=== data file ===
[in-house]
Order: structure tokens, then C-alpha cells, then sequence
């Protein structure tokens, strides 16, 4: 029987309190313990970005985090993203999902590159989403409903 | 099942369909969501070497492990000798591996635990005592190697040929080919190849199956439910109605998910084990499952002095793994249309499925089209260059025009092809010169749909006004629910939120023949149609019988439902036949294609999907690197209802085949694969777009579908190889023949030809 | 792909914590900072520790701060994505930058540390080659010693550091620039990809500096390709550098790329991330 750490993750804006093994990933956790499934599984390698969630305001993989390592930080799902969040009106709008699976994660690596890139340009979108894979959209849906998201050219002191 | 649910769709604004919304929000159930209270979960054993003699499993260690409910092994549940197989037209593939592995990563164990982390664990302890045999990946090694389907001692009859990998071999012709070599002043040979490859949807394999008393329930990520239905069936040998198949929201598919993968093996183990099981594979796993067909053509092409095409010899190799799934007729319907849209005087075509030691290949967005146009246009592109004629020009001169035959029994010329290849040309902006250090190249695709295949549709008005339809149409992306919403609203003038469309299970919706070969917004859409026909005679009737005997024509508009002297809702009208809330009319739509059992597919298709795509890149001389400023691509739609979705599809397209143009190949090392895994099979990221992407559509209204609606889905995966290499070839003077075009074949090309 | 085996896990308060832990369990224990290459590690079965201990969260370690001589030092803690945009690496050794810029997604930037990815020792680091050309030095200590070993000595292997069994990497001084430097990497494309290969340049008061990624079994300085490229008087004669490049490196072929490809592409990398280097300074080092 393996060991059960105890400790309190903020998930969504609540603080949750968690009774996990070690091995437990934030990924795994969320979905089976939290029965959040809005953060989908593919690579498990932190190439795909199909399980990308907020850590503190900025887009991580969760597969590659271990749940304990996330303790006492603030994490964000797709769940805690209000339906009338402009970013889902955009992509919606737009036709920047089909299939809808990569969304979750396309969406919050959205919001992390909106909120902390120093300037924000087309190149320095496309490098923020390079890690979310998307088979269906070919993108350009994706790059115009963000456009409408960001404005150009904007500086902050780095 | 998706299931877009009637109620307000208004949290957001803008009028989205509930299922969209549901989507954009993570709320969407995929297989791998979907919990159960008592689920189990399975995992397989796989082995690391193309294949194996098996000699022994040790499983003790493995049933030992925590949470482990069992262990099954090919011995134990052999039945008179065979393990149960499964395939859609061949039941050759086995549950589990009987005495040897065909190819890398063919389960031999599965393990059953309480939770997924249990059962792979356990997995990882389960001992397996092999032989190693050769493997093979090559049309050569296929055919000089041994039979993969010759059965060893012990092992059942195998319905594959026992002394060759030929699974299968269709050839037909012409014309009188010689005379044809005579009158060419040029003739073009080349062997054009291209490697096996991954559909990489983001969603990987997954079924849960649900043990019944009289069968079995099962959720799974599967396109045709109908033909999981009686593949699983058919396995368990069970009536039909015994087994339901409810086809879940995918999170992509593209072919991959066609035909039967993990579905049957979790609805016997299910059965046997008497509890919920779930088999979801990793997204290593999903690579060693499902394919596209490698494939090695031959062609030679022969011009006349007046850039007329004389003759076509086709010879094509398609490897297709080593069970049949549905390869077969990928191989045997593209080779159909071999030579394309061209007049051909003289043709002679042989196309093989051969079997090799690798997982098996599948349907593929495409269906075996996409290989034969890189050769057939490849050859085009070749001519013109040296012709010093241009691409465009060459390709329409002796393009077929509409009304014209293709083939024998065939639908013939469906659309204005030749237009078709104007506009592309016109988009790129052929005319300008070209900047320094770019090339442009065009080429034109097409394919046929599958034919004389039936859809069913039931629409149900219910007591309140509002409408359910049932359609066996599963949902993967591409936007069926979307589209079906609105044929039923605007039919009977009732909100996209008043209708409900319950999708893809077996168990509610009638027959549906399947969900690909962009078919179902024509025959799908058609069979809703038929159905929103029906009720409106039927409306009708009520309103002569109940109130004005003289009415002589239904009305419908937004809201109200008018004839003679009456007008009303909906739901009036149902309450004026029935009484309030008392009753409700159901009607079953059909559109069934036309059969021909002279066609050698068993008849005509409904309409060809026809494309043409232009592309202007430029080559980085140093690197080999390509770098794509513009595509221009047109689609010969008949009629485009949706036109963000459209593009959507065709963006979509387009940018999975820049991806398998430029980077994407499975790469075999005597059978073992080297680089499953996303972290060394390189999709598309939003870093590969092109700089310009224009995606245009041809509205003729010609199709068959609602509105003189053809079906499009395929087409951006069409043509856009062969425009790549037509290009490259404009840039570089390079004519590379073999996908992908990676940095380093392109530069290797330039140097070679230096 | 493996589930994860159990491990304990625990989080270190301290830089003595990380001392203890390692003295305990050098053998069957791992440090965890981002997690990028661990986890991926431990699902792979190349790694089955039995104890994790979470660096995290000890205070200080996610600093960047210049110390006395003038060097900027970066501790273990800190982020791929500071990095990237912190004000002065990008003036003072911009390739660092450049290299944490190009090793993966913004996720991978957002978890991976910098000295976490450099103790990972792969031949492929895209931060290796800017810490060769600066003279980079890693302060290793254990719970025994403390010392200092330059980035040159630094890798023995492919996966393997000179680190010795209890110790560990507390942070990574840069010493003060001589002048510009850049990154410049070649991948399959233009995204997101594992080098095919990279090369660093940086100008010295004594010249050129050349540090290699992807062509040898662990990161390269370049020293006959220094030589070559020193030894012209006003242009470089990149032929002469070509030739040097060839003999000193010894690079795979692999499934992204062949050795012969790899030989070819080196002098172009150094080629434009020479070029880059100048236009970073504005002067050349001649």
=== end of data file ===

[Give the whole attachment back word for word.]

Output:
[in-house]
Order: structure tokens, then C-alpha cells, then sequence
């Protein structure tokens, strides 16, 4: 029987309190313990970005985090993203999902590159989403409903 | 099942369909969501070497492990000798591996635990005592190697040929080919190849199956439910109605998910084990499952002095793994249309499925089209260059025009092809010169749909006004629910939120023949149609019988439902036949294609999907690197209802085949694969777009579908190889023949030809 | 792909914590900072520790701060994505930058540390080659010693550091620039990809500096390709550098790329991330 750490993750804006093994990933956790499934599984390698969630305001993989390592930080799902969040009106709008699976994660690596890139340009979108894979959209849906998201050219002191 | 649910769709604004919304929000159930209270979960054993003699499993260690409910092994549940197989037209593939592995990563164990982390664990302890045999990946090694389907001692009859990998071999012709070599002043040979490859949807394999008393329930990520239905069936040998198949929201598919993968093996183990099981594979796993067909053509092409095409010899190799799934007729319907849209005087075509030691290949967005146009246009592109004629020009001169035959029994010329290849040309902006250090190249695709295949549709008005339809149409992306919403609203003038469309299970919706070969917004859409026909005679009737005997024509508009002297809702009208809330009319739509059992597919298709795509890149001389400023691509739609979705599809397209143009190949090392895994099979990221992407559509209204609606889905995966290499070839003077075009074949090309 | 085996896990308060832990369990224990290459590690079965201990969260370690001589030092803690945009690496050794810029997604930037990815020792680091050309030095200590070993000595292997069994990497001084430097990497494309290969340049008061990624079994300085490229008087004669490049490196072929490809592409990398280097300074080092 393996060991059960105890400790309190903020998930969504609540603080949750968690009774996990070690091995437990934030990924795994969320979905089976939290029965959040809005953060989908593919690579498990932190190439795909199909399980990308907020850590503190900025887009991580969760597969590659271990749940304990996330303790006492603030994490964000797709769940805690209000339906009338402009970013889902955009992509919606737009036709920047089909299939809808990569969304979750396309969406919050959205919001992390909106909120902390120093300037924000087309190149320095496309490098923020390079890690979310998307088979269906070919993108350009994706790059115009963000456009409408960001404005150009904007500086902050780095 | 998706299931877009009637109620307000208004949290957001803008009028989205509930299922969209549901989507954009993570709320969407995929297989791998979907919990159960008592689920189990399975995992397989796989082995690391193309294949194996098996000699022994040790499983003790493995049933030992925590949470482990069992262990099954090919011995134990052999039945008179065979393990149960499964395939859609061949039941050759086995549950589990009987005495040897065909190819890398063919389960031999599965393990059953309480939770997924249990059962792979356990997995990882389960001992397996092999032989190693050769493997093979090559049309050569296929055919000089041994039979993969010759059965060893012990092992059942195998319905594959026992002394060759030929699974299968269709050839037909012409014309009188010689005379044809005579009158060419040029003739073009080349062997054009291209490697096996991954559909990489983001969603990987997954079924849960649900043990019944009289069968079995099962959720799974599967396109045709109908033909999981009686593949699983058919396995368990069970009536039909015994087994339901409810086809879940995918999170992509593209072919991959066609035909039967993990579905049957979790609805016997299910059965046997008497509890919920779930088999979801990793997204290593999903690579060693499902394919596209490698494939090695031959062609030679022969011009006349007046850039007329004389003759076509086709010879094509398609490897297709080593069970049949549905390869077969990928191989045997593209080779159909071999030579394309061209007049051909003289043709002679042989196309093989051969079997090799690798997982098996599948349907593929495409269906075996996409290989034969890189050769057939490849050859085009070749001519013109040296012709010093241009691409465009060459390709329409002796393009077929509409009304014209293709083939024998065939639908013939469906659309204005030749237009078709104007506009592309016109988009790129052929005319300008070209900047320094770019090339442009065009080429034109097409394919046929599958034919004389039936859809069913039931629409149900219910007591309140509002409408359910049932359609066996599963949902993967591409936007069926979307589209079906609105044929039923605007039919009977009732909100996209008043209708409900319950999708893809077996168990509610009638027959549906399947969900690909962009078919179902024509025959799908058609069979809703038929159905929103029906009720409106039927409306009708009520309103002569109940109130004005003289009415002589239904009305419908937004809201109200008018004839003679009456007008009303909906739901009036149902309450004026029935009484309030008392009753409700159901009607079953059909559109069934036309059969021909002279066609050698068993008849005509409904309409060809026809494309043409232009592309202007430029080559980085140093690197080999390509770098794509513009595509221009047109689609010969008949009629485009949706036109963000459209593009959507065709963006979509387009940018999975820049991806398998430029980077994407499975790469075999005597059978073992080297680089499953996303972290060394390189999709598309939003870093590969092109700089310009224009995606245009041809509205003729010609199709068959609602509105003189053809079906499009395929087409951006069409043509856009062969425009790549037509290009490259404009840039570089390079004519590379073999996908992908990676940095380093392109530069290797330039140097070679230096 | 493996589930994860159990491990304990625990989080270190301290830089003595990380001392203890390692003295305990050098053998069957791992440090965890981002997690990028661990986890991926431990699902792979190349790694089955039995104890994790979470660096995290000890205070200080996610600093960047210049110390006395003038060097900027970066501790273990800190982020791929500071990095990237912190004000002065990008003036003072911009390739660092450049290299944490190009090793993966913004996720991978957002978890991976910098000295976490450099103790990972792969031949492929895209931060290796800017810490060769600066003279980079890693302060290793254990719970025994403390010392200092330059980035040159630094890798023995492919996966393997000179680190010795209890110790560990507390942070990574840069010493003060001589002048510009850049990154410049070649991948399959233009995204997101594992080098095919990279090369660093940086100008010295004594010249050129050349540090290699992807062509040898662990990161390269370049020293006959220094030589070559020193030894012209006003242009470089990149032929002469070509030739040097060839003999000193010894690079795979692999499934992204062949050795012969790899030989070819080196002098172009150094080629434009020479070029880059100048236009970073504005002067050349001649």